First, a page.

I hope it was your interest in authentic Hutsul music that led you to this site. If you came here by accident, do not hurry to go away; click on a couple of music or video samples – perhaps you will like what you hear and see.
The purpose of this site is to provide background information for a CD project "Hutsul Magic – authentic Hutsul music from the Ukrainian Carpathians".
Listen while browsing
The CD is available in the following stores:
NASH FORMAT, a Kyiv-based publisher, offers "Hutsul Magic" through its stores in Kyiv, Lviv and Ivano-Frankivsk, affiliated shops in other Ukrainian cities and via their online shop. Their site is mostly in Ukrainian.
UMKA, a Kyiv-based Ukrainian internet music shop, has a functional English site and ships world-wide.
UKRAINIAN BOOKSTORE in Edmonton, Canada, offers "Hutsul Magic" through its shop and via its online store.
YEVSHAN, a Ukrainian online store (or, "the largest Ukrainian online catalog", as they refer to themselves), offers the CD via its online store, printed catalog, and distributes to shops.
AMAZON offers the CD to those who live Germany and Austria.
Buy CD directly from the producer to make sure that most of the money reaches the musicians.
For Europe, the price of one CD, including postage, handling and taxes, is 10,- Euro. For the rest of the World the price of one CD, including postage, handling and taxes, is 12,99 Euro.
Import customs and duties, if applicable, are the responsibility of the buyer.
In order to buy the CD directly you have to use PayPal. Use the drop-down menu to select the correct shipping option and click the “Buy now” button to start the transaction:
If you are interested in carrying "Hutsul Magic" in your shop, or would like to distribute it in your region, please contact me via the feedback page.
The CD is available for download worldwide in the following online stores:
The music in this compilation was recorded in 2007-2008 in the village of Shepit, which is located in the Kosiv raion of the Ivano-Frankivsk oblast, Ukraine. You can see the area on this map, although the name of the village there is spelled wrongly as Shepot. This area of the Carpathian mountains is populated by a sub-ethnic group called the Hutsuls, who preserved some of their authentic culture and still practice some of their ancient customs.
Most of the tunes are performed by three brothers – Yura, Mykola and Mykhailo Danyshchuk, also known by their nickname, the Palahniuk brothers, all in their late fifties - early sixties; and their children - Ivan Danyshchuk, Yura’s son, who plays percussion on several recordings, while Maria Danyshchuk, daughter of Mykhailo, sings on one.
Some tracks feature additional performers: Mykola Slovak plays trembita, fiddle and fiyarka; his son in law, Vasyl Haborak, plays horn and sings, together with a group of carolers; Ivan Isaychuk from the village of Kosmach, plays fiyarka; Ivan Petrytsiuk, from the village of Prokurava, plays bayan.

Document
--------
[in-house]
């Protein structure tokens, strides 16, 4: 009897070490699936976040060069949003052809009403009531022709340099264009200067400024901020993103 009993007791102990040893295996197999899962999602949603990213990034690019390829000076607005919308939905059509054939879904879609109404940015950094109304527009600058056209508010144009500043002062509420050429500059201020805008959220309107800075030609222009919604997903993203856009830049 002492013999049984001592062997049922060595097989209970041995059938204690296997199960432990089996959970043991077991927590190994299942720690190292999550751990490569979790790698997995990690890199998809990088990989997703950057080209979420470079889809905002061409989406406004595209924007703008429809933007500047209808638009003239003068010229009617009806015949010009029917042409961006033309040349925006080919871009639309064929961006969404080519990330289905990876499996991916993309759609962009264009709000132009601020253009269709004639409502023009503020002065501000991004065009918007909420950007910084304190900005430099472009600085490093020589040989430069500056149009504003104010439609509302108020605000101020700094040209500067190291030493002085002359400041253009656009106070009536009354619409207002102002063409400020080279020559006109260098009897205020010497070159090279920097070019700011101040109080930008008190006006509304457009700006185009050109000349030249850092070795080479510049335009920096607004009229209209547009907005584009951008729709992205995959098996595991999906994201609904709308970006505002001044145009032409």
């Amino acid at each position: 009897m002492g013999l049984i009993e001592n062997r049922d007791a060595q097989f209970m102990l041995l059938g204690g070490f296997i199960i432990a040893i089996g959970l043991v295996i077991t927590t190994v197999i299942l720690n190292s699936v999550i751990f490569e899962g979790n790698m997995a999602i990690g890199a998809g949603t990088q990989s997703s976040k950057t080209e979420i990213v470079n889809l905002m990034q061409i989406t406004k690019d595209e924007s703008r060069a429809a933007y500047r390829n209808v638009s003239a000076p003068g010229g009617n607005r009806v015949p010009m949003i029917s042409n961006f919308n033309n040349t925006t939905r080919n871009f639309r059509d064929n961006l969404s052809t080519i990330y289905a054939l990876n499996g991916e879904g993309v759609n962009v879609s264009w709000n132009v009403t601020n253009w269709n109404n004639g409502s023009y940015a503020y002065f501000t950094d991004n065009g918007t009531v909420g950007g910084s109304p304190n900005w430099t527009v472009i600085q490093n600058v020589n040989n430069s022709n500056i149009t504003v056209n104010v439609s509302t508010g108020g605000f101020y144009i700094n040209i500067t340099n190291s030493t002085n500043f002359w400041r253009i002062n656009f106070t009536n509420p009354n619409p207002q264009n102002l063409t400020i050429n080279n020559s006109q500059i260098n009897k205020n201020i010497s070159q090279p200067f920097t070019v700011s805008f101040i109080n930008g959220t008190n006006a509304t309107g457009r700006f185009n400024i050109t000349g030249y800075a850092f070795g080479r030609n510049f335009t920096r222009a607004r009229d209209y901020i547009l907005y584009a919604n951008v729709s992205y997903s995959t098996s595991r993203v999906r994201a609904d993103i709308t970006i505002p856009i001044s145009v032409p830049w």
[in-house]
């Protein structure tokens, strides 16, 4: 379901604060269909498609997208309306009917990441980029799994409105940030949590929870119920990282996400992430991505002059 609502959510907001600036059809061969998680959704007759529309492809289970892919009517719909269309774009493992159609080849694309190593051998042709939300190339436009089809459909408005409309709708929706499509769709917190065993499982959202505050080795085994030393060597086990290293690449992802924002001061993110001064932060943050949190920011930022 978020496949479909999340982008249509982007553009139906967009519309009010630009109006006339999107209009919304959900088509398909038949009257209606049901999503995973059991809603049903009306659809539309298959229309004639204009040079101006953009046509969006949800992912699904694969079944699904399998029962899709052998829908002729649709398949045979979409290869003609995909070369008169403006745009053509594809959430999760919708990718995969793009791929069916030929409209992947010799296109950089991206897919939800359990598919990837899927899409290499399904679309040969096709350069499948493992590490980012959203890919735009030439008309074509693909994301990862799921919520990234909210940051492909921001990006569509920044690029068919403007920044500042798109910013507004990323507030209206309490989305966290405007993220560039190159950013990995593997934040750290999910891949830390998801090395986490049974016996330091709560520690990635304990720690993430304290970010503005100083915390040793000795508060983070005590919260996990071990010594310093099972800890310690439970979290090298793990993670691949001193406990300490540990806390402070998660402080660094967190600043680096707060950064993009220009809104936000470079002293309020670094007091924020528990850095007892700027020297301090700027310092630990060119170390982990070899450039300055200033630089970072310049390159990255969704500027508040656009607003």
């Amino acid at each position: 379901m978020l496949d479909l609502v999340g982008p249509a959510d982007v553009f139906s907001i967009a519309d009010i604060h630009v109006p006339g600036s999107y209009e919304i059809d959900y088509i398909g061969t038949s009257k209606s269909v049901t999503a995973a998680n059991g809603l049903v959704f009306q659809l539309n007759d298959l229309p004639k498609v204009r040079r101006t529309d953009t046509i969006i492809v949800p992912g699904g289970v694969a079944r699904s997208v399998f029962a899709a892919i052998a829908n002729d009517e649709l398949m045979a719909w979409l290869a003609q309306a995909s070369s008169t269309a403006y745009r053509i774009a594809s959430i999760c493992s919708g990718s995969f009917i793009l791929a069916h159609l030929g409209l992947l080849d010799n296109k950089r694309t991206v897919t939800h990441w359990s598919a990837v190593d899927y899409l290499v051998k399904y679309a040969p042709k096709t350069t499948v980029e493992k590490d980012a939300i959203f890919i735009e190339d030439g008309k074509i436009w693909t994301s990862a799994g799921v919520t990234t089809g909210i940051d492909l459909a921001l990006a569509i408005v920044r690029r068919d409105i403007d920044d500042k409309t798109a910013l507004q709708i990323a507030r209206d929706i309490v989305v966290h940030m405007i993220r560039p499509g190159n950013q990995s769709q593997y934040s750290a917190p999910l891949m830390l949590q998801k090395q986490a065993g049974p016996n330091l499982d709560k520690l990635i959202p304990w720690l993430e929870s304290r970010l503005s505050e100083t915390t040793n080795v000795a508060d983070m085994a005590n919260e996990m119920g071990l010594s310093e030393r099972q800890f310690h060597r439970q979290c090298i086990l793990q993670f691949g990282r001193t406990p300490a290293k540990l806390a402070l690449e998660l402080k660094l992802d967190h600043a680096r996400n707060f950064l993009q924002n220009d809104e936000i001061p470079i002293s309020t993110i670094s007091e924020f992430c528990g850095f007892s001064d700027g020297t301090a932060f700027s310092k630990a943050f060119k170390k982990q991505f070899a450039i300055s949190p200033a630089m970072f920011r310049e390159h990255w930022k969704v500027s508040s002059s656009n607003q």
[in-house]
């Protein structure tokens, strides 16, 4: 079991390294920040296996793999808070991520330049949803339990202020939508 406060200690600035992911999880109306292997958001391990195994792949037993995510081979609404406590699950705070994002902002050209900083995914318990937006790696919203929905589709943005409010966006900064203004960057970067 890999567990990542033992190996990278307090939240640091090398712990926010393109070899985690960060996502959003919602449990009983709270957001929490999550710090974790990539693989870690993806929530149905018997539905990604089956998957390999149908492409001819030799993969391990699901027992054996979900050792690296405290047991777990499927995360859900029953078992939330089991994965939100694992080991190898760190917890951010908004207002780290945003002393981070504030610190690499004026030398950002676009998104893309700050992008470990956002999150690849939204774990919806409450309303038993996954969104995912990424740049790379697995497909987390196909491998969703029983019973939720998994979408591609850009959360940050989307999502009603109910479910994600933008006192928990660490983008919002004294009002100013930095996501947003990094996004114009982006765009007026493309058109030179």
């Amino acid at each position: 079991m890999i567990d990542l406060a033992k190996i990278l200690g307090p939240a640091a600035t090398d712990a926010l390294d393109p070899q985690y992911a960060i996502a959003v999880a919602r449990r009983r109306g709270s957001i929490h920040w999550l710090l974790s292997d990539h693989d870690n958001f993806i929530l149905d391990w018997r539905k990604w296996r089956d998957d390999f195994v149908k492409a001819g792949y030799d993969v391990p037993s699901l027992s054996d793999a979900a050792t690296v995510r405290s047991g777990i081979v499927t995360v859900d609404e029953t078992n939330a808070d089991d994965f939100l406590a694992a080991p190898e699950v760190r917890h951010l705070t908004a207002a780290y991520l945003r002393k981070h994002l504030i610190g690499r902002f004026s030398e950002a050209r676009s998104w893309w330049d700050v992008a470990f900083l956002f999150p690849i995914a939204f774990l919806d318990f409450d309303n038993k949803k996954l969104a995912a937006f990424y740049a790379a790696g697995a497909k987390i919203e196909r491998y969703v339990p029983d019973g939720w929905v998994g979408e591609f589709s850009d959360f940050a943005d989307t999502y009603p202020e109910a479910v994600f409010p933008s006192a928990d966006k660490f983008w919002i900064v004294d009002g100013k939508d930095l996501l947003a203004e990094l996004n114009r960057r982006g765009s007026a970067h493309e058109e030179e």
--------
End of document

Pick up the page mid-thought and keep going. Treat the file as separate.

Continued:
Most performers on this record are genuine folk musicians and have no musical education. Everything they play or sing was learned by listening to previous generations of musicians and singers. The exceptions are Ivan Petrytsiuk, who can read and write music, and Ivan Danyshchuk, who attended musical lessons for three years.
To see the list of tracks as they appear on the record and lsiten to music samples, go to the music page.
Several video recordings are available in the videos section.
Hutsul Magic was not recorded in a studio, it was recorded live, in real-life situations. Live performance makes it impossible to control the situation fully and, of course, the quality of sound suffers. The choice I had, however, was simple: record live while trying to keep quality as high as possible or postpone recording until there is a chance to get everyone into a studio. For most tracks on the CD it would have meant not getting recorded at ll. I could summarize that the sound quality of Hutsul Magic would have been better had I recorded in a studio; in that case, however, most of the tracks would not have been recorded at all while those recorded would be missing the real-life Hutsul flair.
The glossary page explains some of the terminology used on this site, such as the names of musical instruments, dances, etc. Go to the feedback page if you have a question or want to get in contact with the publisher.
Photos: upper right - Hutsul Magic CD cover; lower left - Mykola Danshchuk (tsymbaly) jamming with a fiddler from Chernivtsi oblast, Spring 2007; buttom - Yura Danshchuk (fiddle), Mykola Danshchuk (tsymbaly), Ivan Isaychuk (fiyarka), Ivan Danyshchuk (drum), during a recording session in Summer 2008.
Last update: February 2011.